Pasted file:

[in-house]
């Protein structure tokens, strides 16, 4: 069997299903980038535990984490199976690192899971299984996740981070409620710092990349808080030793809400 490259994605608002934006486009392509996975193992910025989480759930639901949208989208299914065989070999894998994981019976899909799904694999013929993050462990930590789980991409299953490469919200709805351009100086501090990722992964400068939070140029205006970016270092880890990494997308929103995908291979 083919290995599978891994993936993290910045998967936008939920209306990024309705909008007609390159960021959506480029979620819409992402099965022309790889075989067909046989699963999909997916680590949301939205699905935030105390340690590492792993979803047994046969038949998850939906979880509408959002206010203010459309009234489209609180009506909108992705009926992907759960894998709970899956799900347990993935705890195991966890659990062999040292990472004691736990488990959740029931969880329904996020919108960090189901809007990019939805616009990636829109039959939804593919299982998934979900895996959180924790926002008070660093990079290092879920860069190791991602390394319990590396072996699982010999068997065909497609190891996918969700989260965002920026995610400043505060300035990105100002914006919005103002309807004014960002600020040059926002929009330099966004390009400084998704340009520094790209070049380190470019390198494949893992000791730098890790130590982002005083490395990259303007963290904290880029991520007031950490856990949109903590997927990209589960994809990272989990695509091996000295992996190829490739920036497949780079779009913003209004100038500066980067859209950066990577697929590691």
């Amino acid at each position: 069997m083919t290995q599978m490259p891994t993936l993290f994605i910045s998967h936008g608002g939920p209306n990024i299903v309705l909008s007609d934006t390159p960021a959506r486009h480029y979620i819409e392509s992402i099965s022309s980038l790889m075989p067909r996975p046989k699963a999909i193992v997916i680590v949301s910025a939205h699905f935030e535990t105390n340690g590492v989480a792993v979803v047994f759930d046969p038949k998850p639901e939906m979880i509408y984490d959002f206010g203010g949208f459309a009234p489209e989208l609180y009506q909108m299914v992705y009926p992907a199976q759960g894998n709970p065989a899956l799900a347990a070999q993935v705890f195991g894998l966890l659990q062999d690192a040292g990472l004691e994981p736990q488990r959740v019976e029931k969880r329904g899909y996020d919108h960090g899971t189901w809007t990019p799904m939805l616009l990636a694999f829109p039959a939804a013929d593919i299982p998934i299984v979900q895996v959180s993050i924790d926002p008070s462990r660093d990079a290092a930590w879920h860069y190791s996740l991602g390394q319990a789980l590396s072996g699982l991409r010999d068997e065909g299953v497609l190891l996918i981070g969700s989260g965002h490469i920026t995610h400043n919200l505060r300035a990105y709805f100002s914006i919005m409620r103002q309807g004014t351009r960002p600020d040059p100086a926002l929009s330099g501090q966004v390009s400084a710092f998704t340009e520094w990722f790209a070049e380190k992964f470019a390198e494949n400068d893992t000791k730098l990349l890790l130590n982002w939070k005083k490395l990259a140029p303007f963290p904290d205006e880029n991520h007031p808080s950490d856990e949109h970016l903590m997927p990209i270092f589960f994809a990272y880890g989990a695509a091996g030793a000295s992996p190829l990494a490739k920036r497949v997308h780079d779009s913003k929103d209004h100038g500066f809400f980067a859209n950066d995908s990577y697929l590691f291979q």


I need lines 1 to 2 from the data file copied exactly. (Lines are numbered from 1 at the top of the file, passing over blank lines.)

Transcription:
[in-house]
């Protein structure tokens, strides 16, 4: 069997299903980038535990984490199976690192899971299984996740981070409620710092990349808080030793809400 490259994605608002934006486009392509996975193992910025989480759930639901949208989208299914065989070999894998994981019976899909799904694999013929993050462990930590789980991409299953490469919200709805351009100086501090990722992964400068939070140029205006970016270092880890990494997308929103995908291979 083919290995599978891994993936993290910045998967936008939920209306990024309705909008007609390159960021959506480029979620819409992402099965022309790889075989067909046989699963999909997916680590949301939205699905935030105390340690590492792993979803047994046969038949998850939906979880509408959002206010203010459309009234489209609180009506909108992705009926992907759960894998709970899956799900347990993935705890195991966890659990062999040292990472004691736990488990959740029931969880329904996020919108960090189901809007990019939805616009990636829109039959939804593919299982998934979900895996959180924790926002008070660093990079290092879920860069190791991602390394319990590396072996699982010999068997065909497609190891996918969700989260965002920026995610400043505060300035990105100002914006919005103002309807004014960002600020040059926002929009330099966004390009400084998704340009520094790209070049380190470019390198494949893992000791730098890790130590982002005083490395990259303007963290904290880029991520007031950490856990949109903590997927990209589960994809990272989990695509091996000295992996190829490739920036497949780079779009913003209004100038500066980067859209950066990577697929590691």